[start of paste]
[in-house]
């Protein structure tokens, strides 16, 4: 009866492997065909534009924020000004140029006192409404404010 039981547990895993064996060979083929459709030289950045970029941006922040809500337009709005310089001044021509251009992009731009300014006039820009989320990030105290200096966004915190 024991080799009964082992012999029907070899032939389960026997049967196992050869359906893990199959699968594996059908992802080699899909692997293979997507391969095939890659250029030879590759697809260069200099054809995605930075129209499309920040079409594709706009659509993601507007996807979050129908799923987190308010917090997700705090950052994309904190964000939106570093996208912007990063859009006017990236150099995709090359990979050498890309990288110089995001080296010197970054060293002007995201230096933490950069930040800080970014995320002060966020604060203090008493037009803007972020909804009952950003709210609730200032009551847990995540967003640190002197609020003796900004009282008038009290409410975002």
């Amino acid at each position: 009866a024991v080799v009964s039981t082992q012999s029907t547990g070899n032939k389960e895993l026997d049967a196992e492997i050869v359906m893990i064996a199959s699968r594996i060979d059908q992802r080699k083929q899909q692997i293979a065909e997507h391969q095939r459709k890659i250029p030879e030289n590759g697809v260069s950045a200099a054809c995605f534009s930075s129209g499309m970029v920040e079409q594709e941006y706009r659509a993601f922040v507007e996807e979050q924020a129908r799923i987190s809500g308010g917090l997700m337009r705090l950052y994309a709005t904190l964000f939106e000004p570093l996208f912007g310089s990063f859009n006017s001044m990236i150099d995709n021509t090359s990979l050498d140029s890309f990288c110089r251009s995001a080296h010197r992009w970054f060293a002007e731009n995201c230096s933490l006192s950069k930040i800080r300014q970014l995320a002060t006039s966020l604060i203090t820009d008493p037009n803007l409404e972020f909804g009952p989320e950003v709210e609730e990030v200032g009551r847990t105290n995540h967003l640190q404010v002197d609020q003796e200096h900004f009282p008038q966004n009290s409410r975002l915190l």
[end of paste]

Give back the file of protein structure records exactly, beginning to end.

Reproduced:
[in-house]
């Protein structure tokens, strides 16, 4: 009866492997065909534009924020000004140029006192409404404010 039981547990895993064996060979083929459709030289950045970029941006922040809500337009709005310089001044021509251009992009731009300014006039820009989320990030105290200096966004915190 024991080799009964082992012999029907070899032939389960026997049967196992050869359906893990199959699968594996059908992802080699899909692997293979997507391969095939890659250029030879590759697809260069200099054809995605930075129209499309920040079409594709706009659509993601507007996807979050129908799923987190308010917090997700705090950052994309904190964000939106570093996208912007990063859009006017990236150099995709090359990979050498890309990288110089995001080296010197970054060293002007995201230096933490950069930040800080970014995320002060966020604060203090008493037009803007972020909804009952950003709210609730200032009551847990995540967003640190002197609020003796900004009282008038009290409410975002």
């Amino acid at each position: 009866a024991v080799v009964s039981t082992q012999s029907t547990g070899n032939k389960e895993l026997d049967a196992e492997i050869v359906m893990i064996a199959s699968r594996i060979d059908q992802r080699k083929q899909q692997i293979a065909e997507h391969q095939r459709k890659i250029p030879e030289n590759g697809v260069s950045a200099a054809c995605f534009s930075s129209g499309m970029v920040e079409q594709e941006y706009r659509a993601f922040v507007e996807e979050q924020a129908r799923i987190s809500g308010g917090l997700m337009r705090l950052y994309a709005t904190l964000f939106e000004p570093l996208f912007g310089s990063f859009n006017s001044m990236i150099d995709n021509t090359s990979l050498d140029s890309f990288c110089r251009s995001a080296h010197r992009w970054f060293a002007e731009n995201c230096s933490l006192s950069k930040i800080r300014q970014l995320a002060t006039s966020l604060i203090t820009d008493p037009n803007l409404e972020f909804g009952p989320e950003v709210e609730e990030v200032g009551r847990t105290n995540h967003l640190q404010v002197d609020q003796e200096h900004f009282p008038q966004n009290s409410r975002l915190l």